The use of antibiotic drugs in North American farming is higher than you might think. This means there are more antibiotics in your food than you know about and there is only limited knowledge of their effects on humans.
Antibiotics are understandably needed to treat animals to treat specific issues such as infections. This can be per animal or to large groups at once. The problem is the wide-spread use of antibiotics for disease prevention.
Nearly 100% of US dairy cows receive antibiotic drugs for prevention but only 16% needed them for infections or similar. Almost 88% of US pigs have antibiotics added to their feed for prevention of infection and to improve growth.
To put this in perspective, 3 Million pounds of antibiotics are given to humans in the US per year, however 25 million pounds of antibiotic drugs are given to animals (chickens, pigs & cows)per year. Those 25 million pounds worth are for non-therapeutic use.
The good news is a report has recently been released to help the US public be aware of what they’re eating.
Why is antibiotics in meat an issue? It seems like this isn’t just a problem itself but a symptom of modern meat farming. The food safety program director at Food Animal Concerns Trust and analyst for Keep Antibiotics Working says, “The meat industry’s misuse and overuse of antibiotics reflects larger problems of poor animal welfare and farm management practices in U.S. meat production.”
Overuse of antibiotics creates a serious problem for public health. Senior Health Officer with the Natural Resources Defense Council (NRDC) explains, “Overusing antibiotics in meat production helps to create drug-resistant superbugs—our nation’s largest chain restaurants can be part of the problem, or part of the solution.”
Restaurants that sell themselves as a healthier option need to live up to that image in a truer sense by reducing antibiotics in their food. The more informed the consumer is, the higher the demand for meat without routine antibiotics.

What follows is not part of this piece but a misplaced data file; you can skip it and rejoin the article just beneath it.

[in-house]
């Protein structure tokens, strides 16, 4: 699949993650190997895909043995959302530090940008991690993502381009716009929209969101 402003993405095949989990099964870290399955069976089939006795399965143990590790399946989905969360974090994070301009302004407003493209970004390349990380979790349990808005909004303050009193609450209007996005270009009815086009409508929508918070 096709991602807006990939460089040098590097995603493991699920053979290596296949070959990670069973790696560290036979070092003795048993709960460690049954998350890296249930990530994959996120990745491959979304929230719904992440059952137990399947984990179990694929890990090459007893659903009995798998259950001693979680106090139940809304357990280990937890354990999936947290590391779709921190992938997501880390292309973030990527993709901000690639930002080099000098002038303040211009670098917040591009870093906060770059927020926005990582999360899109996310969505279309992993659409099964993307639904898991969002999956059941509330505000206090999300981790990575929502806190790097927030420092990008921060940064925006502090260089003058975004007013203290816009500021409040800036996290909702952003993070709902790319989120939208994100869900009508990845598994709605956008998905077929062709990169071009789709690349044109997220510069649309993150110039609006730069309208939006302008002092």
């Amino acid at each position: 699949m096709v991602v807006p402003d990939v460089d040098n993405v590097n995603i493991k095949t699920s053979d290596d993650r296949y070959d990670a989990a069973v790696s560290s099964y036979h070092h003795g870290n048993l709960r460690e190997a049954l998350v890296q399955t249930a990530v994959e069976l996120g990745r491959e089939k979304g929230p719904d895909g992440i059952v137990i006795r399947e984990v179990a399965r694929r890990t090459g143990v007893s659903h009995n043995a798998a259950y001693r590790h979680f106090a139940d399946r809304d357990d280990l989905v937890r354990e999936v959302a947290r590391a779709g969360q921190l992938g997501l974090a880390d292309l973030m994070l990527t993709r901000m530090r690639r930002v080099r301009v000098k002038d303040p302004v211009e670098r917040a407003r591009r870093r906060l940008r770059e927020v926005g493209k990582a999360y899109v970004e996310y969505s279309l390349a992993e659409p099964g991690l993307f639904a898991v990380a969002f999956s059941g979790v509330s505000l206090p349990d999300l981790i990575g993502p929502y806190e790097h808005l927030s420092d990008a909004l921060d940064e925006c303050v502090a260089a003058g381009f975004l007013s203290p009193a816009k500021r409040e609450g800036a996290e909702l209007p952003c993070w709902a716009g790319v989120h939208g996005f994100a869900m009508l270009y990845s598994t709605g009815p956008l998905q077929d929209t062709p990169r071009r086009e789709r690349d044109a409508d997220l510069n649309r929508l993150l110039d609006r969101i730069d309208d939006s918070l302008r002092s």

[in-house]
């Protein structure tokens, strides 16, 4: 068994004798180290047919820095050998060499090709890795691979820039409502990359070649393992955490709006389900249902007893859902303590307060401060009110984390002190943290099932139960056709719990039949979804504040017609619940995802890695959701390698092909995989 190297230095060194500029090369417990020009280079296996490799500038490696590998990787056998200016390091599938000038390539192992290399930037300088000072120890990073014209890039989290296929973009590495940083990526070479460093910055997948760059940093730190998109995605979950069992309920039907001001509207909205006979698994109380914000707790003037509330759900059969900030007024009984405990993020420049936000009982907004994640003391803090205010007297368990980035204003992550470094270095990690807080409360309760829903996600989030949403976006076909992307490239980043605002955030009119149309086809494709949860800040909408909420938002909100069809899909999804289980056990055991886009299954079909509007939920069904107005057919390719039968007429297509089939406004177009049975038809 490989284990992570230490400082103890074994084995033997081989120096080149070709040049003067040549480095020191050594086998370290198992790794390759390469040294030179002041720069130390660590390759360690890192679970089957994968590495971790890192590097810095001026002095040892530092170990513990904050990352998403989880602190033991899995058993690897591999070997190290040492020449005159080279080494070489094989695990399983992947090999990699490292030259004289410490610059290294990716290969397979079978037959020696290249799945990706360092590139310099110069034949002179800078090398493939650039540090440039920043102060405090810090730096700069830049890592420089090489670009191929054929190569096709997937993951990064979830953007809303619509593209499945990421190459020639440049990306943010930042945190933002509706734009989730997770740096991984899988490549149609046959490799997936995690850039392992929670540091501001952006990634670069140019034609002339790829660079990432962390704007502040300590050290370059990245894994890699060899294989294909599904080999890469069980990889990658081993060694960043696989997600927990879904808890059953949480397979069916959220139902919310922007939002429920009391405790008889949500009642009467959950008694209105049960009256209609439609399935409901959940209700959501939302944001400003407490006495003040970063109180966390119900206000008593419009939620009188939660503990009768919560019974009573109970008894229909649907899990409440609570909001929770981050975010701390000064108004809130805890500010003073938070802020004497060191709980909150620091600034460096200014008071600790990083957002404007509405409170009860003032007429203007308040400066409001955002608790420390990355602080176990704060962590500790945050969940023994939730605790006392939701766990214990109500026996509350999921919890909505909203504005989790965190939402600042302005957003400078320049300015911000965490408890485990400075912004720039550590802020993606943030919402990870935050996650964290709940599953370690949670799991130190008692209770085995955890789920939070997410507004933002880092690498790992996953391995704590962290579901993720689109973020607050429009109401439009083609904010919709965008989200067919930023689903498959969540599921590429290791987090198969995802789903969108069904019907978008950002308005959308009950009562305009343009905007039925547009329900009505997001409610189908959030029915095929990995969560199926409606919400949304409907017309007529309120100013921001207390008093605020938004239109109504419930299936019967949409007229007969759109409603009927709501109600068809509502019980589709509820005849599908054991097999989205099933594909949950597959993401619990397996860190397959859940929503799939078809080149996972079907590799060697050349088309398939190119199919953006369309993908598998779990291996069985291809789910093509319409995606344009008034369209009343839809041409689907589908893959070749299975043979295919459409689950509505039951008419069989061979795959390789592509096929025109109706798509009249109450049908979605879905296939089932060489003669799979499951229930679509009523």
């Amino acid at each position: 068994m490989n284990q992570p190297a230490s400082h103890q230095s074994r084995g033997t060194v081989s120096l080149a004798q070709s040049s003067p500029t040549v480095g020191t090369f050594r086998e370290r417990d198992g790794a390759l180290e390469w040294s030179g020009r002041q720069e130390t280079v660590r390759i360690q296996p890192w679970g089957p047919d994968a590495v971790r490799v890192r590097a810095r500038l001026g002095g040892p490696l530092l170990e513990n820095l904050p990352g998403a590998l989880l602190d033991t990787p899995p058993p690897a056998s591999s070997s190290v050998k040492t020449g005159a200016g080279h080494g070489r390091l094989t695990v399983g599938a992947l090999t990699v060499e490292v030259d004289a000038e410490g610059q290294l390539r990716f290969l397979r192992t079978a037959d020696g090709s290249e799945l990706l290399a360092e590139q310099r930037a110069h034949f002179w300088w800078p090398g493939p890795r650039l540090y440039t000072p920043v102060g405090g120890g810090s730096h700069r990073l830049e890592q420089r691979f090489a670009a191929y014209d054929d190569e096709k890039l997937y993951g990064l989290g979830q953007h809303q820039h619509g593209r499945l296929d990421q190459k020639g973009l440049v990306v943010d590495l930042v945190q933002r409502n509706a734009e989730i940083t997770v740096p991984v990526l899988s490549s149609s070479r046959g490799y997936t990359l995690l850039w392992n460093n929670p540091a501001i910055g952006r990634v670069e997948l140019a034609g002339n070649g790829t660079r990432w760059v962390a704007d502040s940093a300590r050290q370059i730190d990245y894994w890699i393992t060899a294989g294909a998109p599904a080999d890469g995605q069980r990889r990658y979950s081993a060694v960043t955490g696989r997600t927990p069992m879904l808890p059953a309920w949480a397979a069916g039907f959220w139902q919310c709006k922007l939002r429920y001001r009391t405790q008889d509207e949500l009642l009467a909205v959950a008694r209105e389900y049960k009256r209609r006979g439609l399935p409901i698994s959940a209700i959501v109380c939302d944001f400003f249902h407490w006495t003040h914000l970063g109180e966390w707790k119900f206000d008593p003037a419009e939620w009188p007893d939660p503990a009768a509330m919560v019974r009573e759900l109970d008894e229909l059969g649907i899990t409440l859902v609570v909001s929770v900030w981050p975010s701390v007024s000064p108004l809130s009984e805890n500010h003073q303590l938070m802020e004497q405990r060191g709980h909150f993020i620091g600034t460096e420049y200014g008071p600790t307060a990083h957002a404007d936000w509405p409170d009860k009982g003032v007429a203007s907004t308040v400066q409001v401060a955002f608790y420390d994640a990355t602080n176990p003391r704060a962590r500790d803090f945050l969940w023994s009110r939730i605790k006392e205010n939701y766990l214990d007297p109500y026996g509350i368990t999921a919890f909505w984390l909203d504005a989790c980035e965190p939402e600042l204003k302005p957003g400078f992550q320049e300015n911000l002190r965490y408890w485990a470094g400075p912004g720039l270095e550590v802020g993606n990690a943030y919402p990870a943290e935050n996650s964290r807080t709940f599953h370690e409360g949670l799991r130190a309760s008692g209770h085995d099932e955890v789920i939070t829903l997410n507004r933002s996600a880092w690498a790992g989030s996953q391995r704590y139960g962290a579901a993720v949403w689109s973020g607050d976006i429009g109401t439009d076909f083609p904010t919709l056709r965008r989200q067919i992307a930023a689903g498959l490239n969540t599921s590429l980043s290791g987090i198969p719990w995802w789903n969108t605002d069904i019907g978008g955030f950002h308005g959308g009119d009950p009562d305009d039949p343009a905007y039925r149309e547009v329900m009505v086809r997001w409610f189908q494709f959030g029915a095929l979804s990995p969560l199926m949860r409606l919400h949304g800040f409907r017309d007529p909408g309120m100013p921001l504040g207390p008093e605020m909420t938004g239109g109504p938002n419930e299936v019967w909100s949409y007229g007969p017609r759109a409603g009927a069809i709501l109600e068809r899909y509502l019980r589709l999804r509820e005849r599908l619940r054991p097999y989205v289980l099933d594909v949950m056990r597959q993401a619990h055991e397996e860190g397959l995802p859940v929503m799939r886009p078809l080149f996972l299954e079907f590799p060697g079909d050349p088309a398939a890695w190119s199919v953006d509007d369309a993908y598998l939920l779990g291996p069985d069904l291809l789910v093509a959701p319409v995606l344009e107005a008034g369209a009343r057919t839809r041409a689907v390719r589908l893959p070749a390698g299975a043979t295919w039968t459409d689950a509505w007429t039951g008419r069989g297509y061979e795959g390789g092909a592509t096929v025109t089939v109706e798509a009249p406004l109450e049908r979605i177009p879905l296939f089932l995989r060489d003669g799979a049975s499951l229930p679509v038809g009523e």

As a consumer, you should take advantage of resources available to the public to ensure you make more informed decisions about the food you’re eating.
Chain Reaction II is an annual report that is collated by various organisations, including Friends of the Earth and Center for Food & Safety. In its second year, it provides information to the US public about antibiotics in the food that they eat.
Food companies are provided with a comprehensive grade, this is based on their corporate policies around antibiotic use.
Since the first year of the report, twice as many fast food chains could receive a ‘passing’ grade. Although this is a positive step forward, there is still a long way to go.


25 companies were analysed and only two of those received the top grade, A. An A grade is defined as follows; ‘reserved for companies that have policies limiting the routine use of antibiotics across all the meat and poultry they serve and publicly affirming that the majority of their meat and poultry is sourced accordingly.’
Chains receiving grades B-C have made progress in certain areas, such as chicken, however still have a lot more work to do on other meats. These level grades were given to the following fast food chains;
D grades are given to companies who have demonstrated very little in the way of curbing antibiotic use. Although, they have made some effort. Papa Johns is a good example of this, they have made some positive policy changes but only to a fraction of their overall meat purchases.
16 fast food chains received an incredibly low grade, F, that means they did not make any attempts to reduce antibiotic use in the meat that they use.
These fast food chains include:
It’s great to pay attention to the restaurant chains but don’t forget about grocery shopping. Try and opt for organic meats where possible, they are raised without the use of antibiotics. You can ask your butcher about the meat you’re buying, look at the labels on your food. In general, the more you research and ask questions about, the more likely you’ll be to stay away from antibiotics in the meat you’re eating.


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